|Dates: ||1806 - ?|
|Active: ||Great Britain|
Elliott owned the Pensher Iron Works, a foundry supplied by the plentiful coal mines near Durham, which benefited from the boom in industrialization of the 1840s. Undoubtedly already familiar with industrial and chemical processes, Elliott began his experiments in photography at least by 1852, initially thinking of creating a special tent under which to operate. He failed in his first attempts at employing Gustave Le Gray’s waxed-paper process, largely due to difficulties in development, but like most photographers, Elliott soon modified the process to suit his own working habits. Within a few months he had become sufficiently confident with the process to start offering advice to others, including recommending the use of French glass developing trays in order to avoid contamination, and by 1855 he had succeeded in reducing his exposure times with waxed paper to those of the calotype. By 1857 Elliott was experimenting with a dry collodion on glass process for his outdoor work. He is not known to have exhibited any of his photographs, and apparently none of them have survived.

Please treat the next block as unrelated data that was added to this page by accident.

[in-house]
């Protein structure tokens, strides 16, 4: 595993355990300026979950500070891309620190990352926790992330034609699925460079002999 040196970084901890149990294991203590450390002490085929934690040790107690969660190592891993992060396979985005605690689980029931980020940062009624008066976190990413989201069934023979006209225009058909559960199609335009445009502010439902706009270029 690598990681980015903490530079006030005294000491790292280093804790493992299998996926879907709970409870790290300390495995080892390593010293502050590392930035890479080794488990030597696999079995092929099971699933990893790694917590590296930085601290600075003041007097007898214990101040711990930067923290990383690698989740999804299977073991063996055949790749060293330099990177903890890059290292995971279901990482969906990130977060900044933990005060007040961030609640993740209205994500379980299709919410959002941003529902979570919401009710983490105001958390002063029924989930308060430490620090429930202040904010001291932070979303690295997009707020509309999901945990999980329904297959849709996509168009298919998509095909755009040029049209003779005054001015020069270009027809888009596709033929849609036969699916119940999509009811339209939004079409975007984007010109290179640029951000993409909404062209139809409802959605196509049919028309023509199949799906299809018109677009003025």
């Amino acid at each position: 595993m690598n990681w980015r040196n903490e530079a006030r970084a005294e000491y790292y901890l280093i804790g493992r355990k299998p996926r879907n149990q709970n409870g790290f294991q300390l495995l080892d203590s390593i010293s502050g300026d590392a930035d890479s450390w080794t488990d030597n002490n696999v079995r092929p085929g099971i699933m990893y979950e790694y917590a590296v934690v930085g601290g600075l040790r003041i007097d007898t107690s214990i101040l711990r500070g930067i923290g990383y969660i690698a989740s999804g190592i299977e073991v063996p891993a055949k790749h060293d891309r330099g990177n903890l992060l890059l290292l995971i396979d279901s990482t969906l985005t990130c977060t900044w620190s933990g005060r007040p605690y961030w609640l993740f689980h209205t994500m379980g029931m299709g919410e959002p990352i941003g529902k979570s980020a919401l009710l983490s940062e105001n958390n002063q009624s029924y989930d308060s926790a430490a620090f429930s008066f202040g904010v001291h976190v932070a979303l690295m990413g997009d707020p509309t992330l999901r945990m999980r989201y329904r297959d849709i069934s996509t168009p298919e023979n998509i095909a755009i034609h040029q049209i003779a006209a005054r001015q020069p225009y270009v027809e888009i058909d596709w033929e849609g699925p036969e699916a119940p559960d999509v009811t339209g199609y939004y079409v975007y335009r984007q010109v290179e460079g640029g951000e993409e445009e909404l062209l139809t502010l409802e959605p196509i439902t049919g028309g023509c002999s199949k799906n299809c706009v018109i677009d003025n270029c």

Roger Taylor & Larry J. Schaaf Impressed by Light: British Photographs from Paper Negatives, 1840-1860 (Metropolitan Museum of Art, New York, 2007)
This biography is courtesy and copyright of the Metropolitan Museum of Art and is included here with permission.
Date last updated: 4 Nov 2012.
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